• Team productivity – ECM is used to support workers who are executing work tasks or projects and who require access to relevant materials. Collaboration is a focus and is facilitated with social tools, content sharing and coordination within the system. 

Under the GDRP, ECM must be used to track personal information across an organization. Certain stipulations, such as “the right to be forgotten,” require organizations to find every instance of a user’s name within their records, and then delete it. It’s possible to do this on an automatic basis with ECM, but only 40% of organizations have the ability to do so.

Regulatory requirements such as GDPR underscore the necessity of using ECM. Improvements that were “nice to haves” before are now necessities under this legislation. Even if you’re not an EU company, GDPR is only the tip of the spear – other governments are busily preparing legislation along the same lines.

Key Benefits of using a Managed Services Provider for ECM 

Simply having an ECM is not going to improve your operational efficiency or speed your way to GDPR compliance. An ECM system that is failing due to the lack of upkeep or poor implementation is ill-equipped to handle the content management needs of an enterprise. Employing a managed services provider (MSP), to handle the procurement and the daily administration and tasks of an ECM system can ensure that enterprises have the ECM solution that addresses specific business needs.  

There are many different types of MSPs with a diverse scope of services. For example, some offer IT services for daily operational tasks, but do not include related services that cover development projects. 

There are many justifications for working with an MSP, some of which include:

  • Providing objective assessments during the procurement of ECM solutions regarding which technology best addresses the unique needs of the organization;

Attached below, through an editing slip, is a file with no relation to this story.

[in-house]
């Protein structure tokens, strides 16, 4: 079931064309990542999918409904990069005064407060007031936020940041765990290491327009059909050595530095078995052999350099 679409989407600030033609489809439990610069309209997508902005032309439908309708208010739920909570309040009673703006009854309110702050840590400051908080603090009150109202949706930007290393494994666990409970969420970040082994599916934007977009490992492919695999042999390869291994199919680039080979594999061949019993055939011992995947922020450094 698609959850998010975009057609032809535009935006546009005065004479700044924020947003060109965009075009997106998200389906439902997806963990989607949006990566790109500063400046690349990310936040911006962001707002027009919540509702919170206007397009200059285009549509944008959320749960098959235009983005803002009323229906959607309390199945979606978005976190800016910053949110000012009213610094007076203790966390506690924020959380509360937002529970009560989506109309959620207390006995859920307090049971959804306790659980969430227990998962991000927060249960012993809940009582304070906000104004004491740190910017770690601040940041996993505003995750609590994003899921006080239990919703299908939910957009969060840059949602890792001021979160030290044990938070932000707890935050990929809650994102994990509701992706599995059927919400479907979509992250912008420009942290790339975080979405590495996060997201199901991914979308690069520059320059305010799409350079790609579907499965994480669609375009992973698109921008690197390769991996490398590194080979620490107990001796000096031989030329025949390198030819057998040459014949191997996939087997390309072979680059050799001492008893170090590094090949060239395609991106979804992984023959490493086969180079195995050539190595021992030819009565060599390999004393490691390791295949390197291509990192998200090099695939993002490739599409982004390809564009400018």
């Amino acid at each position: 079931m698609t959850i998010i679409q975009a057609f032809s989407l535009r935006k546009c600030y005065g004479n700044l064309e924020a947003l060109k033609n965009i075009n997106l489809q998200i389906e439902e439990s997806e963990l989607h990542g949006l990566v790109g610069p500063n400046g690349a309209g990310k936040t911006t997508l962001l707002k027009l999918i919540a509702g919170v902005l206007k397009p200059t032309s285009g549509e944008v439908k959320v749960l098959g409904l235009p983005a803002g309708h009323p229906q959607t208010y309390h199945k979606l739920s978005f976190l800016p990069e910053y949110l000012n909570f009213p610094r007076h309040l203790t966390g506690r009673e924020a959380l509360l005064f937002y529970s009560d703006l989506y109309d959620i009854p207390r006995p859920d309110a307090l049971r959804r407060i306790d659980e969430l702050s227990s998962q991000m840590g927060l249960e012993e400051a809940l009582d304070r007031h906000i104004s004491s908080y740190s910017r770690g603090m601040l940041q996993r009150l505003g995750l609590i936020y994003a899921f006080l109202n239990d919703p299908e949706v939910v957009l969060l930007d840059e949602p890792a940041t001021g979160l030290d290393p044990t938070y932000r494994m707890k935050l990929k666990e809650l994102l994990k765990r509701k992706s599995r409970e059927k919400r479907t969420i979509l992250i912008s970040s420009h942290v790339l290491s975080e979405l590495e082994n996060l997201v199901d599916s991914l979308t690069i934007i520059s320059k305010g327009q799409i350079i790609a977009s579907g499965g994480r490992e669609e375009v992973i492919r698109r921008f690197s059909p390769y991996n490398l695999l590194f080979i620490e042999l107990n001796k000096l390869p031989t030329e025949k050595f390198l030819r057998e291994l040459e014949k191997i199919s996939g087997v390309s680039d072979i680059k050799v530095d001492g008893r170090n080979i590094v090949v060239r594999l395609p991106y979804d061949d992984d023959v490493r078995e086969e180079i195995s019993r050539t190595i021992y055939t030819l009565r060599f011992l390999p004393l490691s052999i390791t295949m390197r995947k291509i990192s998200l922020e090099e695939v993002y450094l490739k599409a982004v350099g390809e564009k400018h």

• Specialized understanding of the specific enterprise and industry;
  • Allowing an enterprise’s IT department to dedicate its efforts and resources to the daily business operations of the enterprise;
  • The timely integration, implementation and training of new options and features as the new versions of the ECM system are released or become available; 
  • An increase in up-time and productivity of the business’ ECM system due to the proactive support provided; and
  • Offering consultations on compliance and creating technological solutions that meet an organization’s compliance needs.

Organization leaders should determine how ECM can assist with content management while increasing efficiency, productivity and collaboration in their organization.  Working with an MSP allows organizations to apply their resources to the heart of their business, while being assured that the ECM solutions they have in place is effective.

Nathan Semper is Practice Manager, Enterprise Content Management for NexusTek, a national provider of cloud, cyber security and managed IT services. NexusTek’s comprehensive cloud services portfolio is hosted in geographically redundant SSAE 16-certified data centers that leverage a software-defined architecture to bring together storage, computing, and other elements in a single solution optimized for managing customized enterprise workloads in the Cloud. As of 2018, NexusTek has also qualified for the GDPR Rider.

Edited by Erik Linask